Of all outcome measures used in the current study, only duration of hospitalization and inpatient rehabilitation, level of education, and life satisfaction at the start of active rehabilitation were related to study participation at the measurement one year after discharge. Those people who had a longer stay in hospital and rehabilitation centre were less likely to participate in the measurement one year after rehabilitation. Length of stay is associated with the severity of the lesion and the occurrence of complications (10). However, lesion level and complications were not associated with participation at the measurement one year after discharge. After a long stay in the hospital and rehabilitation centre it is likely that individuals are glad to be living at home again and, due to possible negative associations, may be less motivated to return to the rehabilitation centre (for a research project).

Those people who had a lower life satisfaction score at the start of active rehabilitation were less likely to participate one year after discharge. A higher percentage of people who were not invited to participate (e.g. walkers, persons with psychiatric problems) had low life satisfaction scores compared with the drop-outs and participants. All those people who were able to walk had an incomplete SCI. Worse mood scores in people with incomplete SCI compared with those with complete SCI have been reported previously (19). Most of the walkers and those with a psychiatric problem were already excluded during rehabilitation, which might explain why life satisfaction at discharge was not related to study participation one year after discharge.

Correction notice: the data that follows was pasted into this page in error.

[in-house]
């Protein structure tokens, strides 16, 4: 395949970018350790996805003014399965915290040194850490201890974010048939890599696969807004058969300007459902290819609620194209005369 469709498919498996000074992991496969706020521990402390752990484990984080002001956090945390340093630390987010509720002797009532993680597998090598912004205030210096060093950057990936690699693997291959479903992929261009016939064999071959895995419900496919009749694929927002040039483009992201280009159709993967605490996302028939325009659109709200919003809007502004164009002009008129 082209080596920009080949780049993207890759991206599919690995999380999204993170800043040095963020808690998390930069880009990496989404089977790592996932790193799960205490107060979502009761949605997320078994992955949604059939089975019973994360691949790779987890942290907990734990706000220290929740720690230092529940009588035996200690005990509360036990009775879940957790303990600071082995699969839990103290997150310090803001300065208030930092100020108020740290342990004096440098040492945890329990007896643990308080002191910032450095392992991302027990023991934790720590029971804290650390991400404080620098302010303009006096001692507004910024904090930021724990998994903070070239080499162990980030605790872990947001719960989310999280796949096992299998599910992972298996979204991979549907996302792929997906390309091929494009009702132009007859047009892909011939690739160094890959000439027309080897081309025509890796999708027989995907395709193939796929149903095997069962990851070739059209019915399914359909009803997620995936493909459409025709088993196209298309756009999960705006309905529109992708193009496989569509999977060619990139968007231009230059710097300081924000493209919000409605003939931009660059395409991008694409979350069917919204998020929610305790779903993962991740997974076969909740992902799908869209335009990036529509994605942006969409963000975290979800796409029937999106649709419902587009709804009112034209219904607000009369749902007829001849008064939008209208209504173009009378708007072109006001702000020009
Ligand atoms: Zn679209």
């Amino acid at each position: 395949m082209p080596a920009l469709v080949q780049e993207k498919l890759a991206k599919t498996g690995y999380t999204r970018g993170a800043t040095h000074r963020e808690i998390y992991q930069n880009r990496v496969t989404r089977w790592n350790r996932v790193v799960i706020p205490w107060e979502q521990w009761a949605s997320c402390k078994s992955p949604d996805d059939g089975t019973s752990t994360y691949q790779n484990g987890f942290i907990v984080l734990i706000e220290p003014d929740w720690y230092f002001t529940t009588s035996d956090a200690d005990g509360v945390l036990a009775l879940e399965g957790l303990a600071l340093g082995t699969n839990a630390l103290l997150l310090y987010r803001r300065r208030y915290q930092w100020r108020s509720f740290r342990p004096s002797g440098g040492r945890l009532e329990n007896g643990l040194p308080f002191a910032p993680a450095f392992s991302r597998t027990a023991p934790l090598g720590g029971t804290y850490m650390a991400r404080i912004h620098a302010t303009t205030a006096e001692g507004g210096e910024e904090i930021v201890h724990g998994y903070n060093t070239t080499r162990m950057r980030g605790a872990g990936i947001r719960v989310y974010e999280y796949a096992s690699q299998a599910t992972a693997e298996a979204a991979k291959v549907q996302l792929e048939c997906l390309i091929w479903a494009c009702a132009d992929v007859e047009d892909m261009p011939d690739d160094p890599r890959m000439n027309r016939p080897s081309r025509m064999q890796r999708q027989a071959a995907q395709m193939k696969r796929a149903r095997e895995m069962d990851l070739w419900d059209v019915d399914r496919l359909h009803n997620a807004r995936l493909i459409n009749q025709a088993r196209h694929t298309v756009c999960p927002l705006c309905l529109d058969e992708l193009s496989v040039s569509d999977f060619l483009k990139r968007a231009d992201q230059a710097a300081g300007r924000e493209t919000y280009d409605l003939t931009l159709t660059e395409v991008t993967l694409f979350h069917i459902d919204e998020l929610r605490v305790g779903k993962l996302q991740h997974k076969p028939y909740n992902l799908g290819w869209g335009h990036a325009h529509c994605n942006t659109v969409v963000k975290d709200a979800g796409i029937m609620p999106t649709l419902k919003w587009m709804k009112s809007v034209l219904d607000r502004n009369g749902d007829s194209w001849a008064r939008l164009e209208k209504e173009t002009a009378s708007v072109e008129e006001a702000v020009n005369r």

Since life satisfaction at the start of active rehabilitation (20) and length of stay (10) are related to the level of the lesion, it was surprising that lesion level was not related to study participation in the measurement one year after discharge. The outcome measures in the domains function and activity were also not related to study participation one year after discharge. Furthermore, a selected population, only those who were wheelchair bound, were included, and this may also influence the absence of an association with the level of the lesion.

Level of education was related to study participation in the measurements one year after discharge when analysed with the multi-level random coefficient analysis (Tables III and IV) in contrast to the less powerful bivariate analysis (Table II). Persons with a higher level of education were 2.7 more likely to return to the rehabilitation centre for the measurement. This result was in agreement with previous studies (21, 22), which found that responders reported a higher frequency of education beyond high school (84%) when first surveyed than non-responders (73%) (21), and that responders reported more years of education (22). However, this is in contrast to the lack of significant association between loss to follow-up and education found in the Model Systems spinal cord injury database (18). These different findings might be explained by the fact that the Models System Database consists of data recorded during regular medical care compared with data that were collected in research projects. A lower level of education is associated with the risk of re-admission (23), because those unaware of the importance of leading a healthy lifestyle and maintenance of health may be more at risk of complications requiring readmission. People with a higher education might be more aware of the importance of research and health maintenance and, therefore, might be more motivated to participate.